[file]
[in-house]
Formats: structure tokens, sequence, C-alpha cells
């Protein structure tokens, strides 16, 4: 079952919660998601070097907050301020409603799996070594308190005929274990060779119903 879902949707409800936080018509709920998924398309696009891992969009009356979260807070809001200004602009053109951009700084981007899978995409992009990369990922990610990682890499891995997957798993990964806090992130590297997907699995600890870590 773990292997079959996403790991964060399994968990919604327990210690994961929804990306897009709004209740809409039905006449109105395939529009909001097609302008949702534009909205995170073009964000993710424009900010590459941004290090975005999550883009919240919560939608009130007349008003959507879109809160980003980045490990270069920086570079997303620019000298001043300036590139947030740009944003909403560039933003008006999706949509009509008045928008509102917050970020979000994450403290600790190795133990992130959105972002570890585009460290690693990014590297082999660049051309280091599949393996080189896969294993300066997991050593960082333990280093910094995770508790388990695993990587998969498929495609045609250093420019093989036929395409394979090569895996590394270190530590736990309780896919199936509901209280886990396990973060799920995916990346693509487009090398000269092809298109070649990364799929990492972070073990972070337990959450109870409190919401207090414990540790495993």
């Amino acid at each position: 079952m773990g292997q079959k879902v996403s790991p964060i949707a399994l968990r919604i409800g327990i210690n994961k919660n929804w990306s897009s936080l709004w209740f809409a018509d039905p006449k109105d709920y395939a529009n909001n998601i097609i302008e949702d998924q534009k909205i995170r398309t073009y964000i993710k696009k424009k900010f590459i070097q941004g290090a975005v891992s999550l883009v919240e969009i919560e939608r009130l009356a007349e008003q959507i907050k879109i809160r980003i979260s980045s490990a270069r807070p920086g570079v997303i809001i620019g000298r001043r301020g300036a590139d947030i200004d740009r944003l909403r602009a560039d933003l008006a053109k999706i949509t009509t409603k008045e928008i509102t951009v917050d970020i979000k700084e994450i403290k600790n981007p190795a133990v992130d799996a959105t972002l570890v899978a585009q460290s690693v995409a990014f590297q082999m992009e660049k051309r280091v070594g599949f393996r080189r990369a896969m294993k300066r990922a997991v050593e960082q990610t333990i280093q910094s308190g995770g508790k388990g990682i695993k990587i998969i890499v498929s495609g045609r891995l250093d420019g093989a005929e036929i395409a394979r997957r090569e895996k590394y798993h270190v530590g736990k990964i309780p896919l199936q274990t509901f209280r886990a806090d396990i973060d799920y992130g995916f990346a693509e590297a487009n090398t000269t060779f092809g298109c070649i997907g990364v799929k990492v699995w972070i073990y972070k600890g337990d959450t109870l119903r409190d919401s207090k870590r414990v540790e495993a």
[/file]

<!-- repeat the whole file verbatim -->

[in-house]
Formats: structure tokens, sequence, C-alpha cells
């Protein structure tokens, strides 16, 4: 079952919660998601070097907050301020409603799996070594308190005929274990060779119903 879902949707409800936080018509709920998924398309696009891992969009009356979260807070809001200004602009053109951009700084981007899978995409992009990369990922990610990682890499891995997957798993990964806090992130590297997907699995600890870590 773990292997079959996403790991964060399994968990919604327990210690994961929804990306897009709004209740809409039905006449109105395939529009909001097609302008949702534009909205995170073009964000993710424009900010590459941004290090975005999550883009919240919560939608009130007349008003959507879109809160980003980045490990270069920086570079997303620019000298001043300036590139947030740009944003909403560039933003008006999706949509009509008045928008509102917050970020979000994450403290600790190795133990992130959105972002570890585009460290690693990014590297082999660049051309280091599949393996080189896969294993300066997991050593960082333990280093910094995770508790388990695993990587998969498929495609045609250093420019093989036929395409394979090569895996590394270190530590736990309780896919199936509901209280886990396990973060799920995916990346693509487009090398000269092809298109070649990364799929990492972070073990972070337990959450109870409190919401207090414990540790495993």
């Amino acid at each position: 079952m773990g292997q079959k879902v996403s790991p964060i949707a399994l968990r919604i409800g327990i210690n994961k919660n929804w990306s897009s936080l709004w209740f809409a018509d039905p006449k109105d709920y395939a529009n909001n998601i097609i302008e949702d998924q534009k909205i995170r398309t073009y964000i993710k696009k424009k900010f590459i070097q941004g290090a975005v891992s999550l883009v919240e969009i919560e939608r009130l009356a007349e008003q959507i907050k879109i809160r980003i979260s980045s490990a270069r807070p920086g570079v997303i809001i620019g000298r001043r301020g300036a590139d947030i200004d740009r944003l909403r602009a560039d933003l008006a053109k999706i949509t009509t409603k008045e928008i509102t951009v917050d970020i979000k700084e994450i403290k600790n981007p190795a133990v992130d799996a959105t972002l570890v899978a585009q460290s690693v995409a990014f590297q082999m992009e660049k051309r280091v070594g599949f393996r080189r990369a896969m294993k300066r990922a997991v050593e960082q990610t333990i280093q910094s308190g995770g508790k388990g990682i695993k990587i998969i890499v498929s495609g045609r891995l250093d420019g093989a005929e036929i395409a394979r997957r090569e895996k590394y798993h270190v530590g736990k990964i309780p896919l199936q274990t509901f209280r886990a806090d396990i973060d799920y992130g995916f990346a693509e590297a487009n090398t000269t060779f092809g298109c070649i997907g990364v799929k990492v699995w972070i073990y972070k600890g337990d959450t109870l119903r409190d919401s207090k870590r414990v540790e495993a």